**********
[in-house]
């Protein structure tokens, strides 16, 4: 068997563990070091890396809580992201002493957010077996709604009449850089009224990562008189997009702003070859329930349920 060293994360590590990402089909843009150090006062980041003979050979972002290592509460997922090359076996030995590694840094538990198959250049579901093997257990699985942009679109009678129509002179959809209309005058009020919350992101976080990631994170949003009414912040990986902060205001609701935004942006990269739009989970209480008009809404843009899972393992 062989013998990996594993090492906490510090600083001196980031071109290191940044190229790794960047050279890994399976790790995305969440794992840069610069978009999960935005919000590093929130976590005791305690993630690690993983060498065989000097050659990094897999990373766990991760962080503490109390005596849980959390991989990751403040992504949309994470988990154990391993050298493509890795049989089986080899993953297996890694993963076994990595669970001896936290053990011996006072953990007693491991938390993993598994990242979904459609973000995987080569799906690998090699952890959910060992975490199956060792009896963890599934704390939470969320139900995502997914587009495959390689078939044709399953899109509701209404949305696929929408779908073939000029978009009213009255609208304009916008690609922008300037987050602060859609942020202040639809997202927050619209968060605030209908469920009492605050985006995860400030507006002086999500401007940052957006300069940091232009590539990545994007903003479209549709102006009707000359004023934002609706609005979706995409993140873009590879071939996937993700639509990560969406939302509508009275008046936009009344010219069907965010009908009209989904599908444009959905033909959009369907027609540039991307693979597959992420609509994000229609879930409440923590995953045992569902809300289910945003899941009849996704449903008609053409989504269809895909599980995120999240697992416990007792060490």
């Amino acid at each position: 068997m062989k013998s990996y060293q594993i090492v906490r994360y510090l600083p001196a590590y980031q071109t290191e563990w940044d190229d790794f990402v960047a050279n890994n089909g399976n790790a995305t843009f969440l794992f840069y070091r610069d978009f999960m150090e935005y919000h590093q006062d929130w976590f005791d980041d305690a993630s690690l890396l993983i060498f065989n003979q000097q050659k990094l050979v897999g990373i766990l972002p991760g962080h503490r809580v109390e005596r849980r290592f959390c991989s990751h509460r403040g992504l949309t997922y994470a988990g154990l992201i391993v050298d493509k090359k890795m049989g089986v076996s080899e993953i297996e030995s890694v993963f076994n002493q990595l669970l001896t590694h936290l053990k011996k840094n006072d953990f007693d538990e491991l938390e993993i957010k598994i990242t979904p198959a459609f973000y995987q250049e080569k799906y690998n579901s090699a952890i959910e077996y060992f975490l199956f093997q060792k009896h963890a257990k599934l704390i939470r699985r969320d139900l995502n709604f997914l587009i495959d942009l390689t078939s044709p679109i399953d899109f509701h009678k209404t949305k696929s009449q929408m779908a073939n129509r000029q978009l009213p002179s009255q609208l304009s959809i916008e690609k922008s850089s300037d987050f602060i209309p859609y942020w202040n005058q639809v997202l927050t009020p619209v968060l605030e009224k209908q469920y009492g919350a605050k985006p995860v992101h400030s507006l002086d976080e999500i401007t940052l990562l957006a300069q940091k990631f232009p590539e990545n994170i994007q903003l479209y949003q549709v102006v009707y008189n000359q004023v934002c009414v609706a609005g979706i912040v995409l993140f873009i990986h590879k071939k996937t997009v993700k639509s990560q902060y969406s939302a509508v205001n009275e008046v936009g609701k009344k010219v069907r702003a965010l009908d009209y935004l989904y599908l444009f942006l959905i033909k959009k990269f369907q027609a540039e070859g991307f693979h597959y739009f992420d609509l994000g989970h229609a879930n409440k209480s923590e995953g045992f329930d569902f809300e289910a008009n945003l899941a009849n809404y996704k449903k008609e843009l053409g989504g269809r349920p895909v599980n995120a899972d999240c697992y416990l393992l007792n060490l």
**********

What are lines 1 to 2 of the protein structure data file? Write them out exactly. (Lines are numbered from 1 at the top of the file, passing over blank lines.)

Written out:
[in-house]
């Protein structure tokens, strides 16, 4: 068997563990070091890396809580992201002493957010077996709604009449850089009224990562008189997009702003070859329930349920 060293994360590590990402089909843009150090006062980041003979050979972002290592509460997922090359076996030995590694840094538990198959250049579901093997257990699985942009679109009678129509002179959809209309005058009020919350992101976080990631994170949003009414912040990986902060205001609701935004942006990269739009989970209480008009809404843009899972393992 062989013998990996594993090492906490510090600083001196980031071109290191940044190229790794960047050279890994399976790790995305969440794992840069610069978009999960935005919000590093929130976590005791305690993630690690993983060498065989000097050659990094897999990373766990991760962080503490109390005596849980959390991989990751403040992504949309994470988990154990391993050298493509890795049989089986080899993953297996890694993963076994990595669970001896936290053990011996006072953990007693491991938390993993598994990242979904459609973000995987080569799906690998090699952890959910060992975490199956060792009896963890599934704390939470969320139900995502997914587009495959390689078939044709399953899109509701209404949305696929929408779908073939000029978009009213009255609208304009916008690609922008300037987050602060859609942020202040639809997202927050619209968060605030209908469920009492605050985006995860400030507006002086999500401007940052957006300069940091232009590539990545994007903003479209549709102006009707000359004023934002609706609005979706995409993140873009590879071939996937993700639509990560969406939302509508009275008046936009009344010219069907965010009908009209989904599908444009959905033909959009369907027609540039991307693979597959992420609509994000229609879930409440923590995953045992569902809300289910945003899941009849996704449903008609053409989504269809895909599980995120999240697992416990007792060490």